Nearly 80% of 189 drivers in a survey by The Rideshare Guy said that Uber and Lyft are not doing enough in response to the pandemic. As a result, drivers exposed to the virus simply cannot afford not to work. And, in California, the state aims to recognize rideshare workers as employees under a law that passed in January, but Uber and Lyft continue to contest it.
Smarp, a leading employee communications and advocacy platform, has devised a nine-point program for enhancing wellbeing in companies 3. Smarp recommends first getting buy-in from top executives and all managers. A company-wide wellbeing survey then provides the basis for designing a program that must have clear goals. The program should be launched by making an announcement company wide, clearly communicating its benefits. Finally, they recommend encouraging employees to keep contributing ideas and emphasize that you must measure the impact of the program
Such an approach relies to a large extent on what we might call Western corporate values (those found in companies based in the US and Northern Europe). Here, organizations are “flatter” (there are few hierarchical layers, and employees are encouraged to get involved in decision-making). But there are, of course, other perspectives that managers working in international companies need to be aware of. In an increasingly globalized world, cultural competence is fast becoming a key success factor for individuals and organizations whose activities take them across physical and cultural borders.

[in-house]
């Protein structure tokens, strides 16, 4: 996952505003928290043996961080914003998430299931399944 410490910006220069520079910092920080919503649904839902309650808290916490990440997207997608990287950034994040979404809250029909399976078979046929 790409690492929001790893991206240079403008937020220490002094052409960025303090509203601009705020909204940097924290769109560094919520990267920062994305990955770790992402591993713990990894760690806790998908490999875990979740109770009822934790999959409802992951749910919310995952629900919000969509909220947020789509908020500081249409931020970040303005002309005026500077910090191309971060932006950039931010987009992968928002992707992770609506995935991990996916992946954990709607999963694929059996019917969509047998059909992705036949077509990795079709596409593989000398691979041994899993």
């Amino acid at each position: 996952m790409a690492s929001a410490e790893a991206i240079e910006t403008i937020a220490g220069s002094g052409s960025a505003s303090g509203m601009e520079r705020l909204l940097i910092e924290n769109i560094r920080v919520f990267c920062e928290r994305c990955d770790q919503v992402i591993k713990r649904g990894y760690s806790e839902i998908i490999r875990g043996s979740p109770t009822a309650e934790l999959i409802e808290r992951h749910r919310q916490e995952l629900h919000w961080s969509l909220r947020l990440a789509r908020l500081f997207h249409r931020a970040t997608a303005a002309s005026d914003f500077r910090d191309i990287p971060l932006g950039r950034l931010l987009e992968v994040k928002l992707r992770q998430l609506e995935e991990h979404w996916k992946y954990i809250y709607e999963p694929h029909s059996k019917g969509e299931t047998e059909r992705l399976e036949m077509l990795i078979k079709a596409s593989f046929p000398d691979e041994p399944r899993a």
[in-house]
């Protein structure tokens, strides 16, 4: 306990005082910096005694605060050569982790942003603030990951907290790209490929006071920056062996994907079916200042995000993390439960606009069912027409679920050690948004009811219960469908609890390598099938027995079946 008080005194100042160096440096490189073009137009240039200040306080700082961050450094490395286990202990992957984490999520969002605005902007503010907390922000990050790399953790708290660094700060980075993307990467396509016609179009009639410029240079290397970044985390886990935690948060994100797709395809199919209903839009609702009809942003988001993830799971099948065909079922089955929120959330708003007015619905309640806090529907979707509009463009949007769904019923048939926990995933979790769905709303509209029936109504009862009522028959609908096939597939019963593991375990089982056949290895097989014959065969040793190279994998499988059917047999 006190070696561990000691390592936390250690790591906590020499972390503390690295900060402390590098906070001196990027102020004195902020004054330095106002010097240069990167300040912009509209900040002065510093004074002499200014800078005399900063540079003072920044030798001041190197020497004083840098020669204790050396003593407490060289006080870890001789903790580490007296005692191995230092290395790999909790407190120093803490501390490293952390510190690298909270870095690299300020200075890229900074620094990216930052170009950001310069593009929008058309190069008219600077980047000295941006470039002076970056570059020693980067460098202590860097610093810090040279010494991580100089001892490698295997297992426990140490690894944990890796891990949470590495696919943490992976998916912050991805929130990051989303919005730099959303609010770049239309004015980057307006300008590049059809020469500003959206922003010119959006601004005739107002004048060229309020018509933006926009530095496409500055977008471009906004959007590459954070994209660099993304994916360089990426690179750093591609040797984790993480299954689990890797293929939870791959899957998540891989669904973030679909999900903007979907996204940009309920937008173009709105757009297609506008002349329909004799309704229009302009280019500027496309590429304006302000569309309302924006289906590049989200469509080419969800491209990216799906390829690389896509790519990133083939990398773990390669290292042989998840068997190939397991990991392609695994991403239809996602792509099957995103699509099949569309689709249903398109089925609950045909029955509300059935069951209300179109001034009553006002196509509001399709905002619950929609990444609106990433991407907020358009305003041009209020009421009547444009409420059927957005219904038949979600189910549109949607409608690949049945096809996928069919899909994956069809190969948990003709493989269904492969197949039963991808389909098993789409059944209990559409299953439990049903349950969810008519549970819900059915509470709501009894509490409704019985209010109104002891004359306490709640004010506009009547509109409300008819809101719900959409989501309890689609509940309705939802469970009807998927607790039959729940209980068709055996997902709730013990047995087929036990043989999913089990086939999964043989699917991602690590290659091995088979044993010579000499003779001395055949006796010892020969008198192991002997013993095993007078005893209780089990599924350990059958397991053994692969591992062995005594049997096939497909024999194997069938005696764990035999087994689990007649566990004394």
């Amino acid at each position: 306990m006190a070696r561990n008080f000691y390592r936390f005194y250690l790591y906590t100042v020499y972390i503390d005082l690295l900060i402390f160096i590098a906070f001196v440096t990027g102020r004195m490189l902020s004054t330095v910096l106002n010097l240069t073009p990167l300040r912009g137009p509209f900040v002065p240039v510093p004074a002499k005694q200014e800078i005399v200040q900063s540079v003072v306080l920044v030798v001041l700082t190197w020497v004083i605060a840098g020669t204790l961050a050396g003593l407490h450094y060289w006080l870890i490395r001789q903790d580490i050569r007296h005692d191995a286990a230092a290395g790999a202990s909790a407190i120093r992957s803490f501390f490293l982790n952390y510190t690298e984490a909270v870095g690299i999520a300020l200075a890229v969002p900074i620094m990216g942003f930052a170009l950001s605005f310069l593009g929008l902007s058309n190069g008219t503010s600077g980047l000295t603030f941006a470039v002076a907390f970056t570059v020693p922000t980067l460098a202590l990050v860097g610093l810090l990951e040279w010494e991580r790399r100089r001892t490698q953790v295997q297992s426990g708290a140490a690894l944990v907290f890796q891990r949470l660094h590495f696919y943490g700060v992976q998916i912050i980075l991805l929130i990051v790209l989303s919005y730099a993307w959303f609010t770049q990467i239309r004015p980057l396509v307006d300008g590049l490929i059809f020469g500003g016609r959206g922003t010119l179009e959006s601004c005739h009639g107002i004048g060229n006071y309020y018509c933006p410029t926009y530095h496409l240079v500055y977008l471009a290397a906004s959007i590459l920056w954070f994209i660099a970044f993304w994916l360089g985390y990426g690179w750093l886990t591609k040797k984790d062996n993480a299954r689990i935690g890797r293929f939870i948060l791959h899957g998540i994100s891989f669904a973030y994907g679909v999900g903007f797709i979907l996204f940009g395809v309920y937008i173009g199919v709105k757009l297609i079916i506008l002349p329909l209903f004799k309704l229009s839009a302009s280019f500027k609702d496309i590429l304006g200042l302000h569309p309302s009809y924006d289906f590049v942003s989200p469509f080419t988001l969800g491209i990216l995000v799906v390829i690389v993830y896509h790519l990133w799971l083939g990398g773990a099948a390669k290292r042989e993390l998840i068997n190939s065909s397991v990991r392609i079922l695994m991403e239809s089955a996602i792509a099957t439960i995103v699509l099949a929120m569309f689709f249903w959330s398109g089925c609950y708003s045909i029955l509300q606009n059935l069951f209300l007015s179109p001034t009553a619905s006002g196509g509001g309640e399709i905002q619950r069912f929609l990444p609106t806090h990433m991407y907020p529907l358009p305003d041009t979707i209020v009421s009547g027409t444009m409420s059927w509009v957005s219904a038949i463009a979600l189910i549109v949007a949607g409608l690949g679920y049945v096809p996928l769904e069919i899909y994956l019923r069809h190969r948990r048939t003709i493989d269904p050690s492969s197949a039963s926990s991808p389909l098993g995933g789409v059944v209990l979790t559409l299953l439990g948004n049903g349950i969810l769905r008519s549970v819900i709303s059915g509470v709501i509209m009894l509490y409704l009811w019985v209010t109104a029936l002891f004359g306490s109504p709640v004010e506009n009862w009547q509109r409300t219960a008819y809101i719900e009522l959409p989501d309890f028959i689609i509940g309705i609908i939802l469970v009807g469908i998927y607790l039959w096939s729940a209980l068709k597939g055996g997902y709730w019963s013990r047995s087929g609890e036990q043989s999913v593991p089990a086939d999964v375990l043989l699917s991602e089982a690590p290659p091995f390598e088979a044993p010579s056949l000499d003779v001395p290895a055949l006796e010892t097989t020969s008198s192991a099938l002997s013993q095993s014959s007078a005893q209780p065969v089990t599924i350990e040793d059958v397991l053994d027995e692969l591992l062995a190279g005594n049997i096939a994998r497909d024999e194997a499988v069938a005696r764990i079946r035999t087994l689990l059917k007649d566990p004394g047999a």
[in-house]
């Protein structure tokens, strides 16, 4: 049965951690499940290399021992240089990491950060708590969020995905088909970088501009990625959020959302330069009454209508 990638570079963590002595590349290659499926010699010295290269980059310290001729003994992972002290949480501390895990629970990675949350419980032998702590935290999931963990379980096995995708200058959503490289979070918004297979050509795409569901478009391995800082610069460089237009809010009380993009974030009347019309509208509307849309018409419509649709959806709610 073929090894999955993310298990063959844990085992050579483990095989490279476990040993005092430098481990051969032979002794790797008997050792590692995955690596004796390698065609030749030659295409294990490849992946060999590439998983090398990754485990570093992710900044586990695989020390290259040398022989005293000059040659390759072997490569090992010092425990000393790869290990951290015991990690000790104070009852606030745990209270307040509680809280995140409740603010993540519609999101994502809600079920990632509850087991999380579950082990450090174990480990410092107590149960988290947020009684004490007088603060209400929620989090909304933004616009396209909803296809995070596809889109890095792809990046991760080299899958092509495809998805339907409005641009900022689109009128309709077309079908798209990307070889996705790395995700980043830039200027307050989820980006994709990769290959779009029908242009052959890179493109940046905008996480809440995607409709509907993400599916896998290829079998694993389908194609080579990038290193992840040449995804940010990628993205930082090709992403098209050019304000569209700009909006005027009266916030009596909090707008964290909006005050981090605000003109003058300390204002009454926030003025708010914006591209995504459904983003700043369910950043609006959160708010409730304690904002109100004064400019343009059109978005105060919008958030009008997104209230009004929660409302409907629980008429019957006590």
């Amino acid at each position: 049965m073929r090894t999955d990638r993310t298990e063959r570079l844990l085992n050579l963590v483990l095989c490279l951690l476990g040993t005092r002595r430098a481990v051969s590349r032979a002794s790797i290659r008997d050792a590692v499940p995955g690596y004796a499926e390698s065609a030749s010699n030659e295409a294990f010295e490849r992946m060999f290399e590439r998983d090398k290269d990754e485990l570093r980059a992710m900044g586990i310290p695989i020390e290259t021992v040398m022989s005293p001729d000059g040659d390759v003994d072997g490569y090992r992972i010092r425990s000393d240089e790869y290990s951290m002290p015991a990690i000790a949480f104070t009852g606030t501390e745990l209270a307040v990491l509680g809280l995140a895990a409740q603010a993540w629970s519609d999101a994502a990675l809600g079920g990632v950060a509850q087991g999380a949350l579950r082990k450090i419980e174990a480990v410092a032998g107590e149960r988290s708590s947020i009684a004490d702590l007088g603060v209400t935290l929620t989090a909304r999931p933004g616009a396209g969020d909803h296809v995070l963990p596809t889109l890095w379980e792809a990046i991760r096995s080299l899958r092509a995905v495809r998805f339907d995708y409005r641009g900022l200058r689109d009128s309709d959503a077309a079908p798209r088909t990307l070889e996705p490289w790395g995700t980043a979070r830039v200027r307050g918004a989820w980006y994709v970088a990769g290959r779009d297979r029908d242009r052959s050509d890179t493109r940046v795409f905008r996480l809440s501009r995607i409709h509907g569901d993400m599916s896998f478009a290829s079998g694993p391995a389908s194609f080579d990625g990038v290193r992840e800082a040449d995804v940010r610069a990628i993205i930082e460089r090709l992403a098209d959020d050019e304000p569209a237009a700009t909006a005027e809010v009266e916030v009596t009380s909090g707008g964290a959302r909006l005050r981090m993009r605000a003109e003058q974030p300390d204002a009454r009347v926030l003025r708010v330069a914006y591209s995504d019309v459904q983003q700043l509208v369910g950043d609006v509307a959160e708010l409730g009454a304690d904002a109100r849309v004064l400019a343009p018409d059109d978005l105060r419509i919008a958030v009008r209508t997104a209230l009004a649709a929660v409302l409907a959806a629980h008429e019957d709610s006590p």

Creating Cultural Competence
Social psychologist Professor Geert Hofstede (1928-2020) carried out some of the most comprehensive studies of how values in the workplace are influenced by culture. When he published his book, Culture's Consequences, Hofstede effectively put comparative intercultural research on the map 4. IBM had asked him to survey its employees around the world, the idea being to show that employees’ values and behavior were driven by a common corporate culture. What Hofstede found was the exact opposite.
Wherever he went, he found that people’s values and behavior were completely different. For example, in the Netherlands, employees are typically on first-name terms with their managers, while in many countries in Asia, Africa and South America, that would be unthinkable. Managers in these parts of the world are treated with extreme deference and employees tend to be reluctant to admit 'weakness' or put forward ideas, as they fear that this might damage their career prospects.